Transport projects are slow to go
NASHUA – Someday, you might be able to drive from Broad Street near the turnpike’s Exit 6, cross the river into the Millyard and come out just a couple of blocks from downtown.
Someday, you might be able to board a train in Boston and take it through Lowell into the city and even beyond Nashua to Manchester and Concord.
It seems as if the first scenario is much closer to becoming reality than the second.
But history suggests that neither is a sure thing.
The Broad Street Parkway project is expected to cost about $68 million and is being paid for in part by federal money and in part by a $37.6 million bond the aldermen approved in 2008. So far, the city has spent $14 million in federal money. More property also will have to be acquired; some lots already have been taken through eminent domain, including property that lay in the path of the old route but that no longer lie in the new path.
Construction would likely begin next spring with the removal of the former Boiler House in the Millyard. If the project stays on track, the parkway is expected to be completed in 2014.
However, as testimony in a developer’s lawsuit pointed out, the parkway was thought to be a sure thing a decade ago.
Samuel Tamposi Jr. testified in Hillsborough County Superior Court on Oct. 19 that he was told by state transportation officials that construction of the parkway would start in the fall of 2000 and would be completed in 2004.
Tamposi said he lost money on land deals because it never happened, and he’s suing the city.
Restoring commuter rail from Boston to Nashua is a much more costly and complex process.
Last January, the state was denied a chunk of stimulus money it sought for commuter rail. However, the N.H. Department of Transportation recently received a $2.24 million grant to plan the development of passenger rail service from Concord to Boston.
The planning money is the next step in the New Hampshire Rail Transit Authority’s ambitious plans to develop the New Hampshire Capital Rail Corridor, which is envisioned to provide commuter rail service from Concord to Boston, including a key link between Nashua and Lowell, Mass.
“Because this is real – we have money – this now becomes a project,” said Mike Izbicki, interim executive director of the N.H. Rail Authority.
Chairman of the Bedford Town Council, Izbicki was appointed to the authority as a rail expert.
The state already received a $1.9 million grant to explore extending rail to Manchester, he noted.
Feasibility studies already have been completed on commuter rail, Izbicki said.
The federal money will be used to explore the impact of rail on the environment and to assess the economic benefit of commuter rail, he said.
Also, improving freight service will also be examined, Izbicki said.
“Without quality freight service, you can’t have passenger rail,” he said.
Part of the planning will also involve examining how private developers would work with cities to create rail stations, Izbicki said.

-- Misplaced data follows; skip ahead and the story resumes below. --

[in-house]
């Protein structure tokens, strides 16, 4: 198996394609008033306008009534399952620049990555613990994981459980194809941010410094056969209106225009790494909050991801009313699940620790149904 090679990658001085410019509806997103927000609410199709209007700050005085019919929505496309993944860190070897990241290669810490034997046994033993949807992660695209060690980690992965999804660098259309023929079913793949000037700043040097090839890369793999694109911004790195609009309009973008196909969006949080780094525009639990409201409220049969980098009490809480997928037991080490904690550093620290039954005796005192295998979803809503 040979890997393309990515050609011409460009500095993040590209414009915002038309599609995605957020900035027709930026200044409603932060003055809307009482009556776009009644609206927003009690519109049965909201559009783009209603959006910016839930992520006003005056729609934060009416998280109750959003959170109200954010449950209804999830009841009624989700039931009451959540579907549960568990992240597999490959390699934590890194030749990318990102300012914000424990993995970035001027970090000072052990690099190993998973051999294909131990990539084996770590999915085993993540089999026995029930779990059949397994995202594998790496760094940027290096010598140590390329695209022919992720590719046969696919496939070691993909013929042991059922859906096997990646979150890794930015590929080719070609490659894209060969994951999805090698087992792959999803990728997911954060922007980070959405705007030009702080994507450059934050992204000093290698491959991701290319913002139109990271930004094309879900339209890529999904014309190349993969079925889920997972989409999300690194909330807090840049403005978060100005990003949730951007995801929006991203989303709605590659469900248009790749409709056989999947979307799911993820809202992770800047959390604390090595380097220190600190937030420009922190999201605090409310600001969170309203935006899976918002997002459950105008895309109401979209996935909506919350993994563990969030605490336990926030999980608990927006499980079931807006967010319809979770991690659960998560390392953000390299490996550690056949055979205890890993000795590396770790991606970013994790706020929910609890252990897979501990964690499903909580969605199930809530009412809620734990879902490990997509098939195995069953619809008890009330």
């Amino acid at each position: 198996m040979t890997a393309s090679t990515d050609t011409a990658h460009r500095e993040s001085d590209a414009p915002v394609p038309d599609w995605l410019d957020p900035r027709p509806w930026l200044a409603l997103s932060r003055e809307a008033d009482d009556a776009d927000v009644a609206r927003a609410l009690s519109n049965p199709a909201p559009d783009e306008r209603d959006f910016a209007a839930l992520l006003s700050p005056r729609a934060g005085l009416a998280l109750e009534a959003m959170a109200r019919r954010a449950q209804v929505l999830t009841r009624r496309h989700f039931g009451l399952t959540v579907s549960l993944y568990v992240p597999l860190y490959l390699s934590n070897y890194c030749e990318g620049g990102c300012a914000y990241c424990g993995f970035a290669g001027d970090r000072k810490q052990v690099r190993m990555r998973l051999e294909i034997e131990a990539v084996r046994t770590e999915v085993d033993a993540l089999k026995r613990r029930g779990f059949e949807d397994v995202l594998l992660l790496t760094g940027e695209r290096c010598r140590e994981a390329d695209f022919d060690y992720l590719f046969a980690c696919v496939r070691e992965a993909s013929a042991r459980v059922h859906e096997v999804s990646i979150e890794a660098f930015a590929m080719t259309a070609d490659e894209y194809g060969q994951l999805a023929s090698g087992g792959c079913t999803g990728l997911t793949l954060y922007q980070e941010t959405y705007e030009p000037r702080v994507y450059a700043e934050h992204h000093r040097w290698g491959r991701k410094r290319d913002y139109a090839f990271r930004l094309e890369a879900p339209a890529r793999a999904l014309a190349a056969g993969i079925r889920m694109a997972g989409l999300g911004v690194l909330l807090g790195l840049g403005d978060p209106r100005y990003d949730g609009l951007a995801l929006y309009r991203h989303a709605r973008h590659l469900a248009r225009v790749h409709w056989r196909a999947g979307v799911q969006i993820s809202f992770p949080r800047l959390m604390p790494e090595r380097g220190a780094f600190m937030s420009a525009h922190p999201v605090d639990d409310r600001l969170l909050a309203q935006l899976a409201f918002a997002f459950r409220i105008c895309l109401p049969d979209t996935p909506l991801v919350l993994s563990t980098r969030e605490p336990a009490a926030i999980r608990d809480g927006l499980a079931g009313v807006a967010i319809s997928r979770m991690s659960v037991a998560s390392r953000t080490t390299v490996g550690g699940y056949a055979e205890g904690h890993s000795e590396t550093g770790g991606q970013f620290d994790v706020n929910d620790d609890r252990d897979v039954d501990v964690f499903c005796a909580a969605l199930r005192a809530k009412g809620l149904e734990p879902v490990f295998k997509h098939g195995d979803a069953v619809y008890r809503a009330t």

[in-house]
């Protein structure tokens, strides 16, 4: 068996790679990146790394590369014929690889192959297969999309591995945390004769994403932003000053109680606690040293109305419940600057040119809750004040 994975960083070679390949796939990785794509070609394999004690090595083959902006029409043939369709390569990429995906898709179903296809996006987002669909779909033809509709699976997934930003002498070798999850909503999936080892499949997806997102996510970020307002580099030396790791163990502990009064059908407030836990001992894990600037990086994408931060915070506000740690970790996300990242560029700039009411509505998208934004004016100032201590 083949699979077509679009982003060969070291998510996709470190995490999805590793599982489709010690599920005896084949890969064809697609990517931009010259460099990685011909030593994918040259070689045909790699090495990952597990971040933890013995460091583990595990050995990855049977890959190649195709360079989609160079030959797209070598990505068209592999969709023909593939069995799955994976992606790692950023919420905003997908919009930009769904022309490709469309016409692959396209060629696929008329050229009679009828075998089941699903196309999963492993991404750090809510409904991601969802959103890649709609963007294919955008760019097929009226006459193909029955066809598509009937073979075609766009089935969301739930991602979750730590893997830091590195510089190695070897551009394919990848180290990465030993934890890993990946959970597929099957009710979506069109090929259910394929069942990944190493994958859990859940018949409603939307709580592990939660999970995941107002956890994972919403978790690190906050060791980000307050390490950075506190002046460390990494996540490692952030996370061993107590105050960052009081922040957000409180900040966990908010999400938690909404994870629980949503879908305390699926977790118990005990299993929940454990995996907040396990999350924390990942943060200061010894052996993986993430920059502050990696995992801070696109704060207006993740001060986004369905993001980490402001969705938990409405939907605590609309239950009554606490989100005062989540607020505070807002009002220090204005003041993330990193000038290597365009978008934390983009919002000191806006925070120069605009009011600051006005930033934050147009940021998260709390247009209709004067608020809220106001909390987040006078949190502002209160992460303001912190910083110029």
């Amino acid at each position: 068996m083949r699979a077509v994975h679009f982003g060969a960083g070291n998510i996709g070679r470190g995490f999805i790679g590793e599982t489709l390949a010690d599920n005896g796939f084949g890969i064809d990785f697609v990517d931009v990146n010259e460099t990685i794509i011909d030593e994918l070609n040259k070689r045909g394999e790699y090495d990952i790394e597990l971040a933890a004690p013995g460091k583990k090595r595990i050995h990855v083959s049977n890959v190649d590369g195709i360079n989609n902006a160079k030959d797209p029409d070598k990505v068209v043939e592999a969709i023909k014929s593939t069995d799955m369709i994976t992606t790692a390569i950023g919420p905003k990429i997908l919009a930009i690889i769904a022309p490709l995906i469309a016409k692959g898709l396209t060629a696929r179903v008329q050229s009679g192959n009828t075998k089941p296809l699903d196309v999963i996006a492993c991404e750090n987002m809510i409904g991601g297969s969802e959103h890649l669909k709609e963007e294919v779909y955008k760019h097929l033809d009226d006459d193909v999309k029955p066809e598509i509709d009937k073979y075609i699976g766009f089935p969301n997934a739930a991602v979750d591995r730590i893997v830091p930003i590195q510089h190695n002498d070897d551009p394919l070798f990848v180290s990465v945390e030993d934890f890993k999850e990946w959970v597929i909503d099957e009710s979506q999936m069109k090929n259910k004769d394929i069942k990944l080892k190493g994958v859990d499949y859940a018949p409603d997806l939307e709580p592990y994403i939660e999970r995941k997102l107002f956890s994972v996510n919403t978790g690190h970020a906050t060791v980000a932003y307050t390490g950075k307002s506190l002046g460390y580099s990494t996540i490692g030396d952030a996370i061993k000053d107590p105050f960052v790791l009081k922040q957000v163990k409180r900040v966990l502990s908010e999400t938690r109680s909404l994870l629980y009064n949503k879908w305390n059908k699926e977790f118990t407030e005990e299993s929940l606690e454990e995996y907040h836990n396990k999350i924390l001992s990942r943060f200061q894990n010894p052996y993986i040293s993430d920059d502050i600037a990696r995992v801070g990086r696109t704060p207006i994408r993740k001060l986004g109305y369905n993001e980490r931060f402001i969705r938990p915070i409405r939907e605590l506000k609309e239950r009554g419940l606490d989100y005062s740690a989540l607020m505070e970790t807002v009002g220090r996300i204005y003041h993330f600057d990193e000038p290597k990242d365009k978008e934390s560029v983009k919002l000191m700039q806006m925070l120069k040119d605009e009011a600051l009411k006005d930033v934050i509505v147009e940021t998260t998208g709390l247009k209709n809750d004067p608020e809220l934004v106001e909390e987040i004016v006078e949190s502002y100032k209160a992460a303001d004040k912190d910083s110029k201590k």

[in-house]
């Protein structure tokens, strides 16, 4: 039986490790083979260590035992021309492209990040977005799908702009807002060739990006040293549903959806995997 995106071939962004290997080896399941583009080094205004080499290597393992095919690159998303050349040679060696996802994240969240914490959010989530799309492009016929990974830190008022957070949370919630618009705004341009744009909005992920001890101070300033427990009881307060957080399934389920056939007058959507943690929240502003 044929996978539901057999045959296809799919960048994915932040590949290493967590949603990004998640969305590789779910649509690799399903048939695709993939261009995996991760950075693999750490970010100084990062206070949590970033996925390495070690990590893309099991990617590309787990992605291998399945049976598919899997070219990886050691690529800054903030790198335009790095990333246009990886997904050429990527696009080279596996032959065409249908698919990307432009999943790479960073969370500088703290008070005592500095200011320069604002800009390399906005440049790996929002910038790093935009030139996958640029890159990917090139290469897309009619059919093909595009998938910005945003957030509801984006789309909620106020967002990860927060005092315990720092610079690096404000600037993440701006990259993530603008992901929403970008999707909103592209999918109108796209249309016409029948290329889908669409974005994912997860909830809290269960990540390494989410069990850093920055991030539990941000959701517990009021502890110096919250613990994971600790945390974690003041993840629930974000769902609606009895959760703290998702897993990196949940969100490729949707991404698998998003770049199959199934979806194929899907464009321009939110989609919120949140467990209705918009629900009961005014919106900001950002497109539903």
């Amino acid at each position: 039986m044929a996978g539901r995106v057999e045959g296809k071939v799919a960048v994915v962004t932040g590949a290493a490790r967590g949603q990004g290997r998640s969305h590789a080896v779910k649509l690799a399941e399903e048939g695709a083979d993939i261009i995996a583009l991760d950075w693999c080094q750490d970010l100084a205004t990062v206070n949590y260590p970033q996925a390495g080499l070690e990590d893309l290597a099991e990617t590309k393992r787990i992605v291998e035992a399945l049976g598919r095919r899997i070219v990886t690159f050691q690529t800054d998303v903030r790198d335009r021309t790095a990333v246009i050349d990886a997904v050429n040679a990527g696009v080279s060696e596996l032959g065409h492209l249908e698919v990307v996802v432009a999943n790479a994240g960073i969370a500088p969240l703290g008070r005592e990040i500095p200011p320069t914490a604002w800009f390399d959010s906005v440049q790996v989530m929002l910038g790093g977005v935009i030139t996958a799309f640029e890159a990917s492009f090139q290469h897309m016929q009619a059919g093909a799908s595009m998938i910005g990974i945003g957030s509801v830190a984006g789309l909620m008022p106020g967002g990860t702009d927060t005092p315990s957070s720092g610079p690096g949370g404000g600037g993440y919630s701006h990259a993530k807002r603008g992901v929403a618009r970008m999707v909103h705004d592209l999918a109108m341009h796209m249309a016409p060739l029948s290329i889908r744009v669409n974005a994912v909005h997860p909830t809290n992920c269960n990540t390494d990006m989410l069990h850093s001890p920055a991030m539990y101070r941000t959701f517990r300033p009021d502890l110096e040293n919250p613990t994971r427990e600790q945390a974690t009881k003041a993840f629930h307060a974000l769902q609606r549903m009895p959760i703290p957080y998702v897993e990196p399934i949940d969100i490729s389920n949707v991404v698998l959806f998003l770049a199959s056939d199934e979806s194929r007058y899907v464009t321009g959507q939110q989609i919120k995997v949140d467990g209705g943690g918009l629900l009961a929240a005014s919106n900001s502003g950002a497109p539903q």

“That’s the type of stuff we’re trying to flesh out,” he said.
Planning will also help answer the big questions that people have been asking, such as the operating costs, Izbicki said.
Who operates the railroad will be a factor in determining that, he said.
There’s also the huge question of upgrading the miles of tracks and working with the tracks’ current owner, Pan Am Railways, has been difficult, state rail proponents have said.
The federal grant requires a $560,000 match from the state, Nashua Mayor Donnalee Lozeau said.
Nashua has already received $5 million in federal dollars funneled through the state for building a rail station, Lozeau said.
Last February, Lozeau traveled to Washington, D.C., to promote commuter rail.
In a meeting arranged by U.S. Rep. Paul Hodes, D-N.H., the mayor and state transportation Commissioner George Campbell met with Raymond LaHood, the U.S. transportation secretary. The purpose of the trip was to hear federal officials’ thoughts on restoring commuter rail to New Hampshire while sharing with them the challenges the state is facing concerning commuter rail, Lozeau said.
Some estimates put the cost of operating commuter rail at $10 million annually, with about 60 percent to be paid through fares, Lozeau said.
Among the most pressing questions is where the other 40 percent would come from, Lozeau said.
Such questions make the future of commuter rail uncertain, even though numerous groups, including the Conservation Law Fund, applaud the awarding of the $2.24 million federal grant.
“This is a hugely important decision which will allow this critical rail project to stay on track and, we hope, ultimately proceed to construction,” said Tom Irwin, vice president and director of fund’s New Hampshire Advocacy Center.
“The eventual operation of passenger rail in this busy travel corridor will move New Hampshire toward a cleaner transportation system, provide greater transportation choice and promote significant opportunities for sustainable economic development in New Hampshire’s largest cities,” Irwin said.
Combating pollution downtown and encouraging economic development also were key arguments made for building the Broad Street Parkway.
Commuter rail and the parkway are projects that many people see as positive steps for the city’s transportation future, although, because of funding and other issues, neither seems in a hurry to arrive.
Patrick Meighan can be reached at 594-6518 or firstname.lastname@example.org.